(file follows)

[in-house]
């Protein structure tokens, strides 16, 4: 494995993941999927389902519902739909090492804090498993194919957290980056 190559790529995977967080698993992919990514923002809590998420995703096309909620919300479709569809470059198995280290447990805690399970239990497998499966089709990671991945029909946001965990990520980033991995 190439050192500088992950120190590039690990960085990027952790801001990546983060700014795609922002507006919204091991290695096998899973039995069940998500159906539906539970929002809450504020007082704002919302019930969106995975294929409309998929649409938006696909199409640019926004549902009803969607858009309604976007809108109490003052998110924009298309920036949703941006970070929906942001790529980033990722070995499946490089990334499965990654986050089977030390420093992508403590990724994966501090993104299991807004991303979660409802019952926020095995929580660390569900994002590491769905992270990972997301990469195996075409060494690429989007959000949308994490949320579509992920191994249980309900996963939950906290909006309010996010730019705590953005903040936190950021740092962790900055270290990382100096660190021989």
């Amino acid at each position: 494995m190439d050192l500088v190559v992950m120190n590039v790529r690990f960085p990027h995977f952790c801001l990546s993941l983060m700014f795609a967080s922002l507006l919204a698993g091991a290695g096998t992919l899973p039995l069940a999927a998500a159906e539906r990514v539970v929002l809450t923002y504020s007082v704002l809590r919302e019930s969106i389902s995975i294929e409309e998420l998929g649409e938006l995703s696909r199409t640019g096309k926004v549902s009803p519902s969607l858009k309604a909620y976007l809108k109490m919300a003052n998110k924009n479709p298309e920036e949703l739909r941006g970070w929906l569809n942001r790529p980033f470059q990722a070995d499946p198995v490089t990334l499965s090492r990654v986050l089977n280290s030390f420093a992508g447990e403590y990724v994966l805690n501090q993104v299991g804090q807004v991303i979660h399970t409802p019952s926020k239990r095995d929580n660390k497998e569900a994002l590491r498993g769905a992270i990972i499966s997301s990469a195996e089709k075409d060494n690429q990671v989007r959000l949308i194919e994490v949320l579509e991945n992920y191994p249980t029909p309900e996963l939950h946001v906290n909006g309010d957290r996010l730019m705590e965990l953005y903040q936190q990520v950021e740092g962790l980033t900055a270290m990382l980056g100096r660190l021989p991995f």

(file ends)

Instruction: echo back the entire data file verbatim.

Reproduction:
[in-house]
């Protein structure tokens, strides 16, 4: 494995993941999927389902519902739909090492804090498993194919957290980056 190559790529995977967080698993992919990514923002809590998420995703096309909620919300479709569809470059198995280290447990805690399970239990497998499966089709990671991945029909946001965990990520980033991995 190439050192500088992950120190590039690990960085990027952790801001990546983060700014795609922002507006919204091991290695096998899973039995069940998500159906539906539970929002809450504020007082704002919302019930969106995975294929409309998929649409938006696909199409640019926004549902009803969607858009309604976007809108109490003052998110924009298309920036949703941006970070929906942001790529980033990722070995499946490089990334499965990654986050089977030390420093992508403590990724994966501090993104299991807004991303979660409802019952926020095995929580660390569900994002590491769905992270990972997301990469195996075409060494690429989007959000949308994490949320579509992920191994249980309900996963939950906290909006309010996010730019705590953005903040936190950021740092962790900055270290990382100096660190021989």
């Amino acid at each position: 494995m190439d050192l500088v190559v992950m120190n590039v790529r690990f960085p990027h995977f952790c801001l990546s993941l983060m700014f795609a967080s922002l507006l919204a698993g091991a290695g096998t992919l899973p039995l069940a999927a998500a159906e539906r990514v539970v929002l809450t923002y504020s007082v704002l809590r919302e019930s969106i389902s995975i294929e409309e998420l998929g649409e938006l995703s696909r199409t640019g096309k926004v549902s009803p519902s969607l858009k309604a909620y976007l809108k109490m919300a003052n998110k924009n479709p298309e920036e949703l739909r941006g970070w929906l569809n942001r790529p980033f470059q990722a070995d499946p198995v490089t990334l499965s090492r990654v986050l089977n280290s030390f420093a992508g447990e403590y990724v994966l805690n501090q993104v299991g804090q807004v991303i979660h399970t409802p019952s926020k239990r095995d929580n660390k497998e569900a994002l590491r498993g769905a992270i990972i499966s997301s990469a195996e089709k075409d060494n690429q990671v989007r959000l949308i194919e994490v949320l579509e991945n992920y191994p249980t029909p309900e996963l939950h946001v906290n909006g309010d957290r996010l730019m705590e965990l953005y903040q936190q990520v950021e740092g962790l980033t900055a270290m990382l980056g100096r660190l021989p991995f």